He met with Bragdon Bowling, a spokesman for those protesting the statue, who listed the reasons for his animus against Lincoln:
"With his generals he invented the concept of Total War, and waged campaigns of unprecedented savagery against noncombatants and private property in the Shenandoah Valley, Sherman's March through Georgia, and elsewhere. He was the father of Big Government, vastly expanding the reach of imperial Washington in ways unthinkable to the country's founders. The Northern victory was, therefore, the triumph of a cosmopolitan, commercial culture run by Big Business, over a Southern culture of small towns and farms that only asked to be let alone."
Whatever one might think of Bowling's grievances, they are at the least informed by history and worth arguing over.
Ferguson was less impressed by the pro-Lincoln forces, a befuddled group of chamber-of-commerce types who were shocked to find anyone still harbored a grudge against St. Abraham. They did nothing to pacify their opponents by inviting only leftist historians to man the panel discussion over Lincoln's greatness. In Ferguson's mind, they made the great war leader sound "like Bill Moyers."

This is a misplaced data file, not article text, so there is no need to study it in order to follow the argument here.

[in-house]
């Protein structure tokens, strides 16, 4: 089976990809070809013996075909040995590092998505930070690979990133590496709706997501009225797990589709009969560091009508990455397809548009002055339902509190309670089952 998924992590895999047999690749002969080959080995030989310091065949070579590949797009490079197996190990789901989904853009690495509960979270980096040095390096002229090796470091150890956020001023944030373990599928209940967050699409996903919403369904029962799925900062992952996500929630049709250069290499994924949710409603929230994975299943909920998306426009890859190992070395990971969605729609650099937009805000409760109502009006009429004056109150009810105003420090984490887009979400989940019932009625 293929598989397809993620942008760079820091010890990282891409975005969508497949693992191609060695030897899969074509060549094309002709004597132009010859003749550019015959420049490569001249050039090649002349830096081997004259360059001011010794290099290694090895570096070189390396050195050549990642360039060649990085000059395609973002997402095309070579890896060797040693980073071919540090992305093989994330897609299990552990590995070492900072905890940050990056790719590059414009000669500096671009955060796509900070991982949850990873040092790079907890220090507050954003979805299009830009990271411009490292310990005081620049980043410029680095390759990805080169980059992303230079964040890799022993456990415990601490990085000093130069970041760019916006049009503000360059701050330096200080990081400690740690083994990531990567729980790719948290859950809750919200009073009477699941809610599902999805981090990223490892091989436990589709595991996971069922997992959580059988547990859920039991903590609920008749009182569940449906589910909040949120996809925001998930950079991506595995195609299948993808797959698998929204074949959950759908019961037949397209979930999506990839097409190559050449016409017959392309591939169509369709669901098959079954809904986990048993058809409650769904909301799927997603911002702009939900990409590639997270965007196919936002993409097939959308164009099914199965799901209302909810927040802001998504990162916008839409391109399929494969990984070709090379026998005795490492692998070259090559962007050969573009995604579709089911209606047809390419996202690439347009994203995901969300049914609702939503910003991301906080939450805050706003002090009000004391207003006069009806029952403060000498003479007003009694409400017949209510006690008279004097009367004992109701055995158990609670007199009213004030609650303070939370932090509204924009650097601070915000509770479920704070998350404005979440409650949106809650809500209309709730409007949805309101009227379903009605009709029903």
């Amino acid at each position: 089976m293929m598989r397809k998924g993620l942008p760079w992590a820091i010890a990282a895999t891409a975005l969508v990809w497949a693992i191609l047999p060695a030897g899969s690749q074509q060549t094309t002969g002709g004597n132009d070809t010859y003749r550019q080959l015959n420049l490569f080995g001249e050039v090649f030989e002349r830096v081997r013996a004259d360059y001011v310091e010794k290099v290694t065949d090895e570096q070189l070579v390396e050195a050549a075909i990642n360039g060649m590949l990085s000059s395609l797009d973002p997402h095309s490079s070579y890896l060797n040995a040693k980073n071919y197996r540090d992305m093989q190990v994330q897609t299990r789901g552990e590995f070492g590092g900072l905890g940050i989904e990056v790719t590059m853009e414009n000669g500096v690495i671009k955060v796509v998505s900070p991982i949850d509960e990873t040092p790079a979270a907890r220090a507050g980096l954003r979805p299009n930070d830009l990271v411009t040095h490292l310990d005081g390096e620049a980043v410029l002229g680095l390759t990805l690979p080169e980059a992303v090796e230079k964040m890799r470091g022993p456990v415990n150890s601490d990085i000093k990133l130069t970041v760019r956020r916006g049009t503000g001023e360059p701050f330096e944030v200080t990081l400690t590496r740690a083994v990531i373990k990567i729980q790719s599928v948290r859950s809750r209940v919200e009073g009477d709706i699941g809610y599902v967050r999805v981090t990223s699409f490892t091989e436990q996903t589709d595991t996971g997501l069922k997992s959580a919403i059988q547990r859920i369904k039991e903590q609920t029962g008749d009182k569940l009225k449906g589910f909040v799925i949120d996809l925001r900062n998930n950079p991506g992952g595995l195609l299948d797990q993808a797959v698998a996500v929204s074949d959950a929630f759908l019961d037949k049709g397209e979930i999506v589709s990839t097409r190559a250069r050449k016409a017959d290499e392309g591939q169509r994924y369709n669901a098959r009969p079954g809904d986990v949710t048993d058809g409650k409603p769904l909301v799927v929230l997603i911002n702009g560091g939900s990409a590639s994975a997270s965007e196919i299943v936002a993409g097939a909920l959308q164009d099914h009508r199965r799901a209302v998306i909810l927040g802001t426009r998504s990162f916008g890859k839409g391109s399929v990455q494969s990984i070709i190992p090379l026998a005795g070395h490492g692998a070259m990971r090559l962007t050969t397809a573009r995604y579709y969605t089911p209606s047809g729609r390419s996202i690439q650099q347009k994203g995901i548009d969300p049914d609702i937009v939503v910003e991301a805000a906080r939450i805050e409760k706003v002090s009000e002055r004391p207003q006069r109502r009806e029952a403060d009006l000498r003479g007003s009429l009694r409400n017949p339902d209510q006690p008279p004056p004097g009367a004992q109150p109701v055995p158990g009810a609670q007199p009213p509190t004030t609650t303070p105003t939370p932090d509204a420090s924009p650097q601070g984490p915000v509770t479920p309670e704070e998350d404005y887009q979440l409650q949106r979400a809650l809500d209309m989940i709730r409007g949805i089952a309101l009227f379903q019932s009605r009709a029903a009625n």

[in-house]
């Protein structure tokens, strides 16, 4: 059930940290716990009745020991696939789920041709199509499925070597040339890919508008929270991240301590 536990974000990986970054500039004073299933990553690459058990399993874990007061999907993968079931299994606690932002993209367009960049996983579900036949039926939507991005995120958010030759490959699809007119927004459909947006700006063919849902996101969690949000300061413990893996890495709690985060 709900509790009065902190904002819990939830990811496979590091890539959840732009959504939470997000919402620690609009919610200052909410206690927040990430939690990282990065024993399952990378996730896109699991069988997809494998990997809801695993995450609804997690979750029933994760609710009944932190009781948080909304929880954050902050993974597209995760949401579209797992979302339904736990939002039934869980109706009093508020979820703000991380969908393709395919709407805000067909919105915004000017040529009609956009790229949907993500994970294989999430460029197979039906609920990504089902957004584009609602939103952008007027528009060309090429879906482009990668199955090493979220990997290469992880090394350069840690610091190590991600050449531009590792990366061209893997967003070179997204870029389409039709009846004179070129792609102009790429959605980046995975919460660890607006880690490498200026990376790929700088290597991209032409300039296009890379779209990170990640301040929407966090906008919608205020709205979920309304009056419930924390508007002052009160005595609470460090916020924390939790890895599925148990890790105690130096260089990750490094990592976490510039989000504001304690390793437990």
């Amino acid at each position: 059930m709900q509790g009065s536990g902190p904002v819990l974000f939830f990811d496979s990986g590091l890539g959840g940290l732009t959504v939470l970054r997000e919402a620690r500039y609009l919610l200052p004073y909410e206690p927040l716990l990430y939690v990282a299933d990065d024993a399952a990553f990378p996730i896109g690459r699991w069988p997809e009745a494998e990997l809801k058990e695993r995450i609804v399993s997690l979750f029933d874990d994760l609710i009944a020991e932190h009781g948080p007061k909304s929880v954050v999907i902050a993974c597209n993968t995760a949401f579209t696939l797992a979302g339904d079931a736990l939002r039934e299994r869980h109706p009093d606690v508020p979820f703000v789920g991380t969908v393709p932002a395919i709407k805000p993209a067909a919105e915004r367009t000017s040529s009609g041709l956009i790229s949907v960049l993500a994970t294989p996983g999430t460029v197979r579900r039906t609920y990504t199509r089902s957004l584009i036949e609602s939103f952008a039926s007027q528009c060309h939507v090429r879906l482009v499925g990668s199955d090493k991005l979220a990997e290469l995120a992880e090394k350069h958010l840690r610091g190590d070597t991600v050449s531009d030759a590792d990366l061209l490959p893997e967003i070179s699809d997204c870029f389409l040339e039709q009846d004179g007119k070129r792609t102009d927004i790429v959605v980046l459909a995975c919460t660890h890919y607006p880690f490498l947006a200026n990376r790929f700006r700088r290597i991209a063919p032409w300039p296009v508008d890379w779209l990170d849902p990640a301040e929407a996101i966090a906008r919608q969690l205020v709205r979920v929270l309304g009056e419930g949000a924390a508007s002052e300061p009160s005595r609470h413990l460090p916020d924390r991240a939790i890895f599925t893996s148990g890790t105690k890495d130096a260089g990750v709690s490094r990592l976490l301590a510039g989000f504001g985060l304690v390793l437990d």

Robert Kline, the man who established the dubious United States Historical Society to promote the Richmond statue (and sell knickknacks), gushed to Ferguson that any extra money generated by the project it would go to the Richmond Peace Center -- "a wonderful group" -- where signs are posted that say "Jail Bush, Not Saddam."
"They stand for a lot of the things that Lincoln stood for," Kline enthused to a bemused Ferguson, "Peace. Understanding. Their specialty is conflict resolution."
Somehow, the fact that Lincoln stubbornly presided over the nation's most brutal war in the face of public discontent had become a footnote to a "historical society" in the heart of the Confederacy.
Ferguson attends a "Lincoln Reconsidered" seminar featuring Dr. Thomas Dilorenzo, author of The Real Lincoln, which capitalized on the controversy to boost attendance. Ferguson once again is dismayed to learn the people in attendance are closer to him politically than the Lincoln fans.